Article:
“He would tell us: ‘The day you start here is the day you start looking for another job, because there is only one job worth having here — and I am not leaving,’” said Kushner, now a food lobbyist with Hogan & Hartson LLP.
Added former aide Harlow: “He would work them into powder and expect them to get the heck out. Anyone worth two bits would turn around and find a better job somewhere else.”
Kushner, Harlow and others said Koch forced his staff to learn the business by giving them plenty of responsibility, working them hard and coming down on them for even the smallest of mistakes.
So fastidious was Koch that in the days before electronic typewriters he would hold type-written letters up to a mirror to see if his staff had used white-out to cover up typos. If they had, he would make them retype the letter.
If you can’t do the little things right, he figured, how can you be expected to do the big things right?
Koch — whose staff addressed him as “Mr. Koch” — expected underlings to work long hours for him.
“He would say, ‘I own you from the first thing Monday morning to the last thing Friday night, and the weekends are for your family,’” said Kushner, who kept an extra pair of underwear and socks in his drawer.
Workdays for Koch and his lieutenants often began with a 7 a.m. breakfast at the University Club. There, Koch would eat a cheeseburger — “the most nutritious meal for breakfast,” he would say — and map out the rest of the day.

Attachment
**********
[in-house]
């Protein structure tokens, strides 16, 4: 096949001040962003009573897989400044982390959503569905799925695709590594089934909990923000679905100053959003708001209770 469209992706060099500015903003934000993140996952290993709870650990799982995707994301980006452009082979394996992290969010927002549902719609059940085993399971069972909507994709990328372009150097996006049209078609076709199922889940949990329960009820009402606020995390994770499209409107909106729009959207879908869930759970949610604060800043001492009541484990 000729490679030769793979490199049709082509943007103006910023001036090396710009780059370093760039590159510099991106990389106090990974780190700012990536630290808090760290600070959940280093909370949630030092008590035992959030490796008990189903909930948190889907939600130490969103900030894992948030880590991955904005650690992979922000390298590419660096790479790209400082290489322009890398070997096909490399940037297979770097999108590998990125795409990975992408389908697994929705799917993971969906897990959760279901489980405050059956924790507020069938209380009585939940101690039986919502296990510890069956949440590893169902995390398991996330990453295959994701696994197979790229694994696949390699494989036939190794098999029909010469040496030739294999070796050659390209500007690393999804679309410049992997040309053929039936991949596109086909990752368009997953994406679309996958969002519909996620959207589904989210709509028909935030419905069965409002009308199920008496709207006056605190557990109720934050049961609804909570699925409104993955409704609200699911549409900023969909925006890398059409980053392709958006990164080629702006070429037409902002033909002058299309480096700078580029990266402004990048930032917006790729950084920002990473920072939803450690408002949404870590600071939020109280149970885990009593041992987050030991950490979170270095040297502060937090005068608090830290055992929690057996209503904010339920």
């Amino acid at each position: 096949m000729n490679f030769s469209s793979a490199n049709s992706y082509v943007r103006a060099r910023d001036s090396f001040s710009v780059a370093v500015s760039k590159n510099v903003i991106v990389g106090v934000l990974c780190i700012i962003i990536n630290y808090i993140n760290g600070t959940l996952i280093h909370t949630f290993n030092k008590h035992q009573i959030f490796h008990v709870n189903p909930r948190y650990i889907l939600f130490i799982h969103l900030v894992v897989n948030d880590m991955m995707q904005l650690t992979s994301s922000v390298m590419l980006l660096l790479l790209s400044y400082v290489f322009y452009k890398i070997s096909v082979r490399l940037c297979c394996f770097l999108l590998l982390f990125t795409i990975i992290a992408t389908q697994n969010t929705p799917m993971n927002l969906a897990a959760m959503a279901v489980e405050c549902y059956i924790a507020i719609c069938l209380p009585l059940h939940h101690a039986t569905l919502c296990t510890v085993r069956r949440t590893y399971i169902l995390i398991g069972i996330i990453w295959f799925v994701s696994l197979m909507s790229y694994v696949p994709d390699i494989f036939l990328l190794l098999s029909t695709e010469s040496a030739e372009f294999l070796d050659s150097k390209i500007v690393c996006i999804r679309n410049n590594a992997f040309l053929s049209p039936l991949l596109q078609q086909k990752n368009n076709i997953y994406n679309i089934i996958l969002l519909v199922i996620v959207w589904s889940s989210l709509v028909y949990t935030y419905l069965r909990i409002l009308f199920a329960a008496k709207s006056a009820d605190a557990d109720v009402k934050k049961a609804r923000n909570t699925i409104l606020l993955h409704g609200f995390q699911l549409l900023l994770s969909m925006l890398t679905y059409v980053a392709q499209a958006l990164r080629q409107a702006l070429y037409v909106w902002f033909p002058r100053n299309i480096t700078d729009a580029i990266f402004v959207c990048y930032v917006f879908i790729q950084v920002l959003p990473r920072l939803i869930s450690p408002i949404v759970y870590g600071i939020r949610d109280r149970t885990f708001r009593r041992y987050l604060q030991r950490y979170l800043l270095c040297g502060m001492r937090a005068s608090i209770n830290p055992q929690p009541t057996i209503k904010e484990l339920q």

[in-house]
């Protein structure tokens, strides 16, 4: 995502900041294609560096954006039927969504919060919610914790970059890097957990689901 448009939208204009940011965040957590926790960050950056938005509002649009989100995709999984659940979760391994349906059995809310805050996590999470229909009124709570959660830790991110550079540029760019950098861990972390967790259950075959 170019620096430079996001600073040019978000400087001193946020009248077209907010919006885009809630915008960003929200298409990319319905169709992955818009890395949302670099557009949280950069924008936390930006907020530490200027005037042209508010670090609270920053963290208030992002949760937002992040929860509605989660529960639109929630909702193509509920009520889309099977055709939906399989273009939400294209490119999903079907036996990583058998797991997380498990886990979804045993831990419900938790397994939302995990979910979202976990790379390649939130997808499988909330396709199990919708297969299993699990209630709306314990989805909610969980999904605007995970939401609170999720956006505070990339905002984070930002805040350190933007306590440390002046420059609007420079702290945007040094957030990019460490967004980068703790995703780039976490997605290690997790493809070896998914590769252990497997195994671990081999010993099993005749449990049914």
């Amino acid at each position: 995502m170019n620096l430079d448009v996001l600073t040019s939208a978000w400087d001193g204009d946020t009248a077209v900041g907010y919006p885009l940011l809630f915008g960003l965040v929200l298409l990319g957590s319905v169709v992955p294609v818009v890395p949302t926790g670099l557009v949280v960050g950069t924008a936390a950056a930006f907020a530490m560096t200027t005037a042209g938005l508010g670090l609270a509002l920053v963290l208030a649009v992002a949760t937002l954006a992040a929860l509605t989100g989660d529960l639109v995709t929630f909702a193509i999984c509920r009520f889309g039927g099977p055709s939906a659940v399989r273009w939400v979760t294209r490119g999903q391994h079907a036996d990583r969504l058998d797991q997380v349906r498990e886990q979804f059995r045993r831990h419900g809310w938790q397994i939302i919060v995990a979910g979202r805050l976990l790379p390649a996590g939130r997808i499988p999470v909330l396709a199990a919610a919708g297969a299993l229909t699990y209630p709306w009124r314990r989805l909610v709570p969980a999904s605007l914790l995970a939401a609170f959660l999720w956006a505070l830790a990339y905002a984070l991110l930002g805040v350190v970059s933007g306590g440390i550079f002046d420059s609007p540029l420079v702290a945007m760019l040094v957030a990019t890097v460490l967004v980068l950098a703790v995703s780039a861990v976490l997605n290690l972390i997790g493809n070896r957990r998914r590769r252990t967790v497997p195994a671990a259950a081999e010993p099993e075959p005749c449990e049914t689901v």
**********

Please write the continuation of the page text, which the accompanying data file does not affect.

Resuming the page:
Koch’s frugality extended from these breakfast meetings to the salaries he paid his staff.
“We lived on air and water,” said one former employee, who requested anonymity.
“You can either hire talented people and pay them a lot and try to keep them, or do what he does, which is giving very young people a chance to prove themselves,” added Koch alum Hassett.
One of the central lessons Koch taught budding lobbyists was the value of being truthful to Members of Congress and the administration.
“He had an extraordinary work ethic and he taught us everything from a good, core ethical sense of how to do business,” said May, who took his first job with Koch at age 14 in the early 1960s. “He drove into us all that all you have as currency is your good name.”
Perhaps no one underscores Koch’s sense of morality better than one of his greatest adversaries, Michael Pertschuk.